Market Wimps – Why we need more CEOs like Grant King


The latest calls for delays to action on climate change in Europe and Australia shows just how weak our captains of industry and their political supporters are when it comes to their commitments to markets. It exposes their Stalinist, command and control tendencies and reminds us, despite their protestations otherwise, they really are more comfortable with oligopolies and private gatherings in the old club, than with the rough and tumble of a genuine market.

The transformation of the economy to a low carbon one requires change driven by new incentives. This should be music to the ears of anyone who believes, as I do, in the innovative power of people and markets when given the right incentives. Yes, change can be hard work and must be managed, but it sorts out those who are innovative and courageous, those prepared to have a go, from those lazy, over protected sections of the economy that need shaking up for the greater good.

This of course is what our captains of industry argue about markets, that if we expose our ideas, technology and management capacity to the rigours of an open process of capital allocation then the best will rise to the top. That is why many of them are so nervous and now scream for protection, because they fear that their day is coming to an end and more innovative technologies and companies will replace them. So they seek any excuse to slow down that process.

A classic example of this is the debate over trading vs taxes. The corporate sector argued strongly for trading as the most effective and efficient method of identifying where capital should be directed to cut CO2 emissions. They were right to do so as a well-designed market for carbon, without free allocation of permits, is the right answer. It lets government guarantee a steadily reducing level of CO2 pollution (the cap and trajectory) and lets the market find the right price to achieve it.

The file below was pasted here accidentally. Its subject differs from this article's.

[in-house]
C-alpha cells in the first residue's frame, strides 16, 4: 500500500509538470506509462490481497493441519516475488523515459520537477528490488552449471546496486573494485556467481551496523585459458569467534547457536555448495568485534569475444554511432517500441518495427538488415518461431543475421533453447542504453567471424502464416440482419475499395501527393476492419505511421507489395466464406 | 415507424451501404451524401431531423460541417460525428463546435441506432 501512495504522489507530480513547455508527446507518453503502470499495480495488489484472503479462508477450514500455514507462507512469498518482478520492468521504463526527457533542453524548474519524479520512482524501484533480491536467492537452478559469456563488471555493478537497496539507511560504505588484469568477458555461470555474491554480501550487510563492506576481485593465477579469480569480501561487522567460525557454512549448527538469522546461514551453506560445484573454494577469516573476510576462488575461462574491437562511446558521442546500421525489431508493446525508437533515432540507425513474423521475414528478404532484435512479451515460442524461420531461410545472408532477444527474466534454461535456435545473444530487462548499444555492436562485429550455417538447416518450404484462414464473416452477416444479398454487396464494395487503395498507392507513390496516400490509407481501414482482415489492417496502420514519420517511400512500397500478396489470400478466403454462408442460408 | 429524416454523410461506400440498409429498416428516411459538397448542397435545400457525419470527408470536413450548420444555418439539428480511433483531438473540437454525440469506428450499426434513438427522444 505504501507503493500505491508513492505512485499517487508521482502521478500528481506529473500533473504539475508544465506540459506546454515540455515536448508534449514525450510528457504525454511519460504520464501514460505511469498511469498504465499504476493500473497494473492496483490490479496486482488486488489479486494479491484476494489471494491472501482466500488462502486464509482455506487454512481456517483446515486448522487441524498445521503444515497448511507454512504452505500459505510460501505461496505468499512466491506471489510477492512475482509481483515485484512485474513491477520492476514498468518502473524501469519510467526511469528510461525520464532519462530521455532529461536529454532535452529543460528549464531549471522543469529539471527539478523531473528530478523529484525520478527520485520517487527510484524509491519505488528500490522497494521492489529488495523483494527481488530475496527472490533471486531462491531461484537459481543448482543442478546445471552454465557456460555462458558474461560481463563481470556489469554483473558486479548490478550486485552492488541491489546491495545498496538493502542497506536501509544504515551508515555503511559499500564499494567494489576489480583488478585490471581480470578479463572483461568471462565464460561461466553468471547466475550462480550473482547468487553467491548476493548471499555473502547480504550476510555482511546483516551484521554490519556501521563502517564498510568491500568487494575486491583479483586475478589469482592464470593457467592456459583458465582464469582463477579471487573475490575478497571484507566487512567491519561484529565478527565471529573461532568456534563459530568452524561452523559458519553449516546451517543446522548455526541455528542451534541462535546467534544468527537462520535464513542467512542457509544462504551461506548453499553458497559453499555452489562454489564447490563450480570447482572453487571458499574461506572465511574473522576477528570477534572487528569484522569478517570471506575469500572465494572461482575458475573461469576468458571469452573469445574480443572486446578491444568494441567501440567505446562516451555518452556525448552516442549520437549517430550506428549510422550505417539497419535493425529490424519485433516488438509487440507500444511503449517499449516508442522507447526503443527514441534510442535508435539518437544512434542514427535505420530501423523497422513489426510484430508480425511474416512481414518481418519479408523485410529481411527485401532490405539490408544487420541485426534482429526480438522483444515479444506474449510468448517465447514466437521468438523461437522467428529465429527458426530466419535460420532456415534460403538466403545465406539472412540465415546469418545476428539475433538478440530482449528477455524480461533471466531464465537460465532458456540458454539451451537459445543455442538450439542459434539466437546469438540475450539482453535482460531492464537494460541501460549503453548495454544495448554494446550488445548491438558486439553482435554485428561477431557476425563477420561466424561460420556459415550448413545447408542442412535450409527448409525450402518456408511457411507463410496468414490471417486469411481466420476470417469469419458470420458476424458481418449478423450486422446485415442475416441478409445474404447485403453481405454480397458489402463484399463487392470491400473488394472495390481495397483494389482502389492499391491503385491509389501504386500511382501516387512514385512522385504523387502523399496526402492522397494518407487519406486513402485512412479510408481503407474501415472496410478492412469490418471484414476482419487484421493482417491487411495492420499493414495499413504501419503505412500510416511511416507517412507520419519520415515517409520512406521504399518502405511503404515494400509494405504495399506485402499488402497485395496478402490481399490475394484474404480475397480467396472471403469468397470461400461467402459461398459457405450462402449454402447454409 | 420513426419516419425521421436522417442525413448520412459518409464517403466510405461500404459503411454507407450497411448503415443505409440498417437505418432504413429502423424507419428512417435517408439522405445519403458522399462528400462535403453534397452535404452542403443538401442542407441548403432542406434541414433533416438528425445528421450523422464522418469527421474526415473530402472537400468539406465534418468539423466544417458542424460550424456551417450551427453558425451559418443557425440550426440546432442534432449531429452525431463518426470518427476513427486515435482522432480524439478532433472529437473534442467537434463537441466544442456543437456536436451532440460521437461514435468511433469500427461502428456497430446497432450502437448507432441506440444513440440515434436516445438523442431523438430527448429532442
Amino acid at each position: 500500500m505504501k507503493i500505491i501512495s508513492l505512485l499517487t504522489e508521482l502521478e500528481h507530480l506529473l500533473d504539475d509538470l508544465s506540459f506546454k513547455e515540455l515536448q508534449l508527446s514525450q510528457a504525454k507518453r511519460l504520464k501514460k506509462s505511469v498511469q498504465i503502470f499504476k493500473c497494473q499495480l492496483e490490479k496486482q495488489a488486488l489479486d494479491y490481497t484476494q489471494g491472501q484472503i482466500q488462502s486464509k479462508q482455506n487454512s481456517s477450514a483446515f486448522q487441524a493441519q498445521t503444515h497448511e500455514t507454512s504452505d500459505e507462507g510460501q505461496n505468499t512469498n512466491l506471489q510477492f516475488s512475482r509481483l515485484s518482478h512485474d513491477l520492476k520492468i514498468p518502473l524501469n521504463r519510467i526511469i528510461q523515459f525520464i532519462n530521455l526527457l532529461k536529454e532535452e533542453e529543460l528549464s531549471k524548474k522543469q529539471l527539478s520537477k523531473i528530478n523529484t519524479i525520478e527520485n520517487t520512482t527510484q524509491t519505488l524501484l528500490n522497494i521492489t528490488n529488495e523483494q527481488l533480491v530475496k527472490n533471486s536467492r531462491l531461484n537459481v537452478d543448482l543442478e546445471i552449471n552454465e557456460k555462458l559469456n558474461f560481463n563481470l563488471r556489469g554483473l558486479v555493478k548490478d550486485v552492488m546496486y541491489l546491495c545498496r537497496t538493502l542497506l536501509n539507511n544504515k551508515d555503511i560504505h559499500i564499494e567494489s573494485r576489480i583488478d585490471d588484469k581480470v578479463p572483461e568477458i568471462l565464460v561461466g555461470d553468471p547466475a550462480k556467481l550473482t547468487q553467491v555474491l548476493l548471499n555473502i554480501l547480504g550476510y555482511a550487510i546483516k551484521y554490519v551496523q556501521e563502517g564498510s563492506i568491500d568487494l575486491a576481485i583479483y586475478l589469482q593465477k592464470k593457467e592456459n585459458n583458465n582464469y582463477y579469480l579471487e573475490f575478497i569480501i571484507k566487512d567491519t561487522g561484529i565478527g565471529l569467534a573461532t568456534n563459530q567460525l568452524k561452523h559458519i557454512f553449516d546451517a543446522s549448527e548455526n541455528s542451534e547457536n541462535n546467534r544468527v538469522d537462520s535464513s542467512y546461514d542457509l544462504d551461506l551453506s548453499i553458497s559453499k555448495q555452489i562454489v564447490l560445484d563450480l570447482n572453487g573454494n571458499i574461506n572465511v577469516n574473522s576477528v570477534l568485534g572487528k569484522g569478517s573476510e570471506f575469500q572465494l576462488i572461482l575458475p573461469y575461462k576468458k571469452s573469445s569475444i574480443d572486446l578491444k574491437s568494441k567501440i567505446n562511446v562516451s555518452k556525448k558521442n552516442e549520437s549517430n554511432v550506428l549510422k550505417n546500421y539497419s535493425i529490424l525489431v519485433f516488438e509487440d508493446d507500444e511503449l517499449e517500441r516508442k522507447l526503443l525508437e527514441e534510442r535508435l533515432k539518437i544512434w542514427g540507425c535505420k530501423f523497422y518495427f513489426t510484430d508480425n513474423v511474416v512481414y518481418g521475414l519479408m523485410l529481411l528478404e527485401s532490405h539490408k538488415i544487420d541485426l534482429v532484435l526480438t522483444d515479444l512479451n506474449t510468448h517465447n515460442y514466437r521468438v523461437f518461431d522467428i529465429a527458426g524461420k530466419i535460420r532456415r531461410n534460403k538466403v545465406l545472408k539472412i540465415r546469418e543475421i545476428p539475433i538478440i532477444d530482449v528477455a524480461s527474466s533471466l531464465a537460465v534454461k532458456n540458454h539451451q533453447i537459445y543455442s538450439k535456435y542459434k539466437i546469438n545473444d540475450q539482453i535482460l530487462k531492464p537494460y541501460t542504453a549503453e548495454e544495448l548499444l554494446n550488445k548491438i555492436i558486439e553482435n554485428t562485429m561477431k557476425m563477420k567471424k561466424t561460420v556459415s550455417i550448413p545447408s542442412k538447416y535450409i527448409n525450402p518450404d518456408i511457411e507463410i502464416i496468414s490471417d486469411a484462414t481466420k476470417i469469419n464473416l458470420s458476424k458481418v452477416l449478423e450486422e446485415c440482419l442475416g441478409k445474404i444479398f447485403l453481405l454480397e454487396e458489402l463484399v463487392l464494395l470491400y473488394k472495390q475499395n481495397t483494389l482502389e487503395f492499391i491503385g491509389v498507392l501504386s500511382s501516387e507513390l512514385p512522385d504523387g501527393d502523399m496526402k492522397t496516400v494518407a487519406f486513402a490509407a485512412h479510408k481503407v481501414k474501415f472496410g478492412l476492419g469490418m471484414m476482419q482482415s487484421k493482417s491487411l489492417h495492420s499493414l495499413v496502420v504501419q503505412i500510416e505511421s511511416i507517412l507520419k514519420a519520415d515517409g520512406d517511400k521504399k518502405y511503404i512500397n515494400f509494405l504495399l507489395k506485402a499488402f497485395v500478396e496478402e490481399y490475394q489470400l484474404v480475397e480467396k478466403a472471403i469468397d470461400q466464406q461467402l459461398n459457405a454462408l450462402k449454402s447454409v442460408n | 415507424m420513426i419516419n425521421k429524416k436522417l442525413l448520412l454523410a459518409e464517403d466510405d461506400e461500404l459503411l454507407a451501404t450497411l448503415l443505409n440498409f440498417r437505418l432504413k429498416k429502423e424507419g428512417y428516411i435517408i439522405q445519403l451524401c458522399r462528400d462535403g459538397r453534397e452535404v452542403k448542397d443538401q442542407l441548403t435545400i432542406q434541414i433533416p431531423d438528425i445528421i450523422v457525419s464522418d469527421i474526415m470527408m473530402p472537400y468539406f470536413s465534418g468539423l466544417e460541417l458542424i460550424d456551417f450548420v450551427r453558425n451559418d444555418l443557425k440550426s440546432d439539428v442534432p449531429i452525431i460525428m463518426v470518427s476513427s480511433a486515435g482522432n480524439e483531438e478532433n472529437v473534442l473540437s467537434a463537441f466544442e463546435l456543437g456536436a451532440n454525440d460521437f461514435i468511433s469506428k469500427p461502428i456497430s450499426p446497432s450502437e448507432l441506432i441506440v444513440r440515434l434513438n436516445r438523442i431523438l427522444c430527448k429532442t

Having argued for this, many so called market advocates then wimped out and started complaining about “certainty” – that they would face uncertainty on price. Well duh, that’s what markets are, a way to set the price given limited but unknown supply. So now the market advocates seek government intervention – compensation, price caps, longer term trajectories and delay – anything to avoid this being a real market.

There are notable exceptions, such as Grant King at Origin Energy. Origin has long recognised the inevitability of a carbon price and argued strongly in favour of one, even when it was very unpopular in the corporate sector to do so. King was a part of a small group of CEOs – the Business Roundtable on Climate Change – that pushed the Howard government to act, despite derision from the conservative members of the BCA.

Beyond policy advocacy, Origin saw the writing on the wall and invested in gas and renewables and positioned their brand as a green one with consumers. So now while the market wimps are calling for protection and delay, Origin is saying “bring it on”. Their recent submission to the government called for stronger targets than Garnaut. No wimps there.